The Calendar Shows Athletics Players Losing Much-Needed Playing Time

The Oakland Athletics, like all other teams, are getting older while they sit out during the COVID-19 coronavirus pandemic. For the average player, not being able to play will impact future earnings and could increase the possibility of a shorter career.
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The Oakland A’s are aging before our very eyes.

Or at least they would be, if they were on the field, playing games so that we could see them.

Fully one-quarter of the A’s have had a birthday since Major League Baseball went into lockdown mode as the sport dealt with the arrival of the COVID-19 coronavirus pandemic on March 12.

That’s one way to look at just how long baseball has been shut down. Fully one quarter of the A’s 40-man roster had had a birthday in a little less than one quarter of the calendar year.

The latest birthday boy is left-handed reliever T.J. McFarland, who turns 31 today.

The A’s pitching staff has been particularly inundated by the lockdown-tinged birthdays, including right-hander Grant Holmes (who turned 24), right-hander Frankie Montas (22), lefty A.J. Puk (25), right-hander Burch Smith (30), right-hander Joakim Soria (36) and right-hander J.B. Wendelken (27).

Position players who have added a year on the calendar include third baseman Matt Chapman (27), first baseman Matt Olson (26) and outfielder Chad Pinder (28).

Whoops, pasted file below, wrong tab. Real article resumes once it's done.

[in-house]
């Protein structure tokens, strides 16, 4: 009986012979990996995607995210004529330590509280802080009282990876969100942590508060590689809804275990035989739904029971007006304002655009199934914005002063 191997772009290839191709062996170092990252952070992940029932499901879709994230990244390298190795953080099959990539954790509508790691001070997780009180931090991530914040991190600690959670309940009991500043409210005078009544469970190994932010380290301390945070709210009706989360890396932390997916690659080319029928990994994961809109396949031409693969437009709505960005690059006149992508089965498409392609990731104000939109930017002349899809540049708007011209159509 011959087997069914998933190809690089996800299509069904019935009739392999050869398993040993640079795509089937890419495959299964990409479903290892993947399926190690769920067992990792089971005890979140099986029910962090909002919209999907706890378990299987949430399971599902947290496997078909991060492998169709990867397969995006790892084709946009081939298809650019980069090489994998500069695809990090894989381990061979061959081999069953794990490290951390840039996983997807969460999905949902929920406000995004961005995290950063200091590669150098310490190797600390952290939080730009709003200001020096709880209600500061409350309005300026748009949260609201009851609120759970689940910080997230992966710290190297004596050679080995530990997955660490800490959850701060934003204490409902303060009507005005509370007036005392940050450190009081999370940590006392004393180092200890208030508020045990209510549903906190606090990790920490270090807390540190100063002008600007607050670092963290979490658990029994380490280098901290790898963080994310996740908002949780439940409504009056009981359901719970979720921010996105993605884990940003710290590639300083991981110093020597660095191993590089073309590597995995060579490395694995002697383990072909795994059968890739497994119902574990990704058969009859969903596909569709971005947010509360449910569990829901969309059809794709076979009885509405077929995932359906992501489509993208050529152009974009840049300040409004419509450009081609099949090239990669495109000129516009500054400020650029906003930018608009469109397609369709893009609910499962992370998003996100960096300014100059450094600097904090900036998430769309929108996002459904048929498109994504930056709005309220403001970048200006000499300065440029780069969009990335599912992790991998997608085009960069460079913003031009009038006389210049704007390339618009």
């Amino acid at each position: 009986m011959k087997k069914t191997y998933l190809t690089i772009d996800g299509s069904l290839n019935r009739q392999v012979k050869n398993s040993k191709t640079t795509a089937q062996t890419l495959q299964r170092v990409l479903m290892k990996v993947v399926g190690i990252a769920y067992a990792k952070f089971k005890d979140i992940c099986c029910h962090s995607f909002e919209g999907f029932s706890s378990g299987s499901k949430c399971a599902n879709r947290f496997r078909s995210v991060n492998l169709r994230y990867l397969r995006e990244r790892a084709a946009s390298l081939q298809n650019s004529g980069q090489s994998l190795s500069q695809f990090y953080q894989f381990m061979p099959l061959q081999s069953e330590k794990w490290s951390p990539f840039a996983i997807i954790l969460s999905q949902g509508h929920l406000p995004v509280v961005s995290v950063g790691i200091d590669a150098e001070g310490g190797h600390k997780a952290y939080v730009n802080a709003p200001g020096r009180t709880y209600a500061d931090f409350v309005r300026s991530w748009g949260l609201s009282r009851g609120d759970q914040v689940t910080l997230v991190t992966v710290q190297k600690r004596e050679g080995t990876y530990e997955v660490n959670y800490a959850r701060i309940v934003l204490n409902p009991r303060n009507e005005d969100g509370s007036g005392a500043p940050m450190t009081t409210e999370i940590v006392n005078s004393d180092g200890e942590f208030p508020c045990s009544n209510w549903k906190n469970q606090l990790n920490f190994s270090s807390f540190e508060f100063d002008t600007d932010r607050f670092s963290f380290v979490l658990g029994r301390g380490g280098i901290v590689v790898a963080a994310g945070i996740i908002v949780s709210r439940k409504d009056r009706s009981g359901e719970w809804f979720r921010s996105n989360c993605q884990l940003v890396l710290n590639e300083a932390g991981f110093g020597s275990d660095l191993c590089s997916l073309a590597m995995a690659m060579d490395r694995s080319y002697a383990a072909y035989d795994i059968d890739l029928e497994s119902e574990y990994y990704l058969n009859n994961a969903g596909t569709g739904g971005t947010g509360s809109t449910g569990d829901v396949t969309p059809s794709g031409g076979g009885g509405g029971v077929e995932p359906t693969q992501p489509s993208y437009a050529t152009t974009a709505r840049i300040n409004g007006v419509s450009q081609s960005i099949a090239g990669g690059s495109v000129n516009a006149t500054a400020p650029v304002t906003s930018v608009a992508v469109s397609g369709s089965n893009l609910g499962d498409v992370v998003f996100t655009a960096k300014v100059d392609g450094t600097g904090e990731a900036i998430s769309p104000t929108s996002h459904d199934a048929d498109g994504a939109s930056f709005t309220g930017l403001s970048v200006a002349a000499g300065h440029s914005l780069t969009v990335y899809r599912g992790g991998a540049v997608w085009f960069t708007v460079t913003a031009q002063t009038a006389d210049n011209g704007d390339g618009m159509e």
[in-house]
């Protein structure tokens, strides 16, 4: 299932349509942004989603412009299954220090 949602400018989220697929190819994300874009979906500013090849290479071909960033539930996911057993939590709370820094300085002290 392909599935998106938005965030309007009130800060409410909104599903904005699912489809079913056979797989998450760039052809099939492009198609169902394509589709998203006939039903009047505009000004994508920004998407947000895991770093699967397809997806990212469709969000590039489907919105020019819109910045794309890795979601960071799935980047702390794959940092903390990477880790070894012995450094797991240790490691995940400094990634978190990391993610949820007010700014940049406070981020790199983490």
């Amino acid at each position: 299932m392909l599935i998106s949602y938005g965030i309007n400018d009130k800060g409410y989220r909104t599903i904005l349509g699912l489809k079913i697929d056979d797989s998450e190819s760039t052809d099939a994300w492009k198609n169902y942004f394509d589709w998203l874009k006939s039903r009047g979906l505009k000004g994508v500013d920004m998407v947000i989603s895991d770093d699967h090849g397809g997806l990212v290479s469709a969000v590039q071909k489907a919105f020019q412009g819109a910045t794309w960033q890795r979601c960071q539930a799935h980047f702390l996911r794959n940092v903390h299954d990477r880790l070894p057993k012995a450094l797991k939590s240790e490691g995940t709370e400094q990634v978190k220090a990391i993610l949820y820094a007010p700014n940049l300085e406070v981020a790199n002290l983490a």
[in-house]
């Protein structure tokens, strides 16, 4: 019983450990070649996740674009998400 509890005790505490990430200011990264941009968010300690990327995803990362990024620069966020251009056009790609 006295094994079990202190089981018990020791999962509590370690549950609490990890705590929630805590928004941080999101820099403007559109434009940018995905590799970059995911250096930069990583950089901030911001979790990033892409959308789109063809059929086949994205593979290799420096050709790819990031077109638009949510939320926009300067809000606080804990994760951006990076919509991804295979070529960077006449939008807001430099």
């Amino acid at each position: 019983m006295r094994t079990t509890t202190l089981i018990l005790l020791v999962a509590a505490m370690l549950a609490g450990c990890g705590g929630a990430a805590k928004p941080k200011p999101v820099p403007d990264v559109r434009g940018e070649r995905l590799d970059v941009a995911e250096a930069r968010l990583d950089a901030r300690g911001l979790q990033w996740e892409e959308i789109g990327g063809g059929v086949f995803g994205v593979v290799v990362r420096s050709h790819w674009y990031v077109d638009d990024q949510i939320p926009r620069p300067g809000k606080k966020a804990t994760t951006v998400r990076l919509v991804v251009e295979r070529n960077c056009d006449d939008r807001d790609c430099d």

Baseball is a game built around statistics, but age is given relatively short shrift when the numbers game hit center stage. A couple of months isn’t going to make that much of a physical difference, but for men who have been played baseball every summer, in most cases, since they were teens, spending a summer sitting on the sidelines can’t help.

When baseball returns, many players will have celebrated a birthday during the down time. If the reopening happens in the next month or so, that’s one thing. But if the entire season is lost to the pandemic and to the owners and players being unable to come up with a compromise that suits both sides, that’s going to have career-defining impact.

At one end there are players such as the Angels’ Mike Trout, who is still just 28, who could find the loss of a full season at the peak of his abilities ultimately keep him from possibly putting up record-setting career numbers.

Most players aren’t Mike Trout, who by the end of his career will have made about as much money as anybody in the game. For those other players, which includes most everybody else, including much of the A’s roster, losing the 2020 season would be life-impacting in the sense that the average player is in the big leagues for 5.6 seasons, during which most of them will make more money that they will make at any other job.

To lose a full season would be to lose almost 20 percent of that playing time. Since future salaries are based on performance, particularly for the first six seasons of a players’ career before free agency alters the equation, a missed season is going to hit career earnings hard.

And still the calendar turns with no plan in place to get baseball back.

Follow Athletics insider John Hickey on Twitter: @JHickey3

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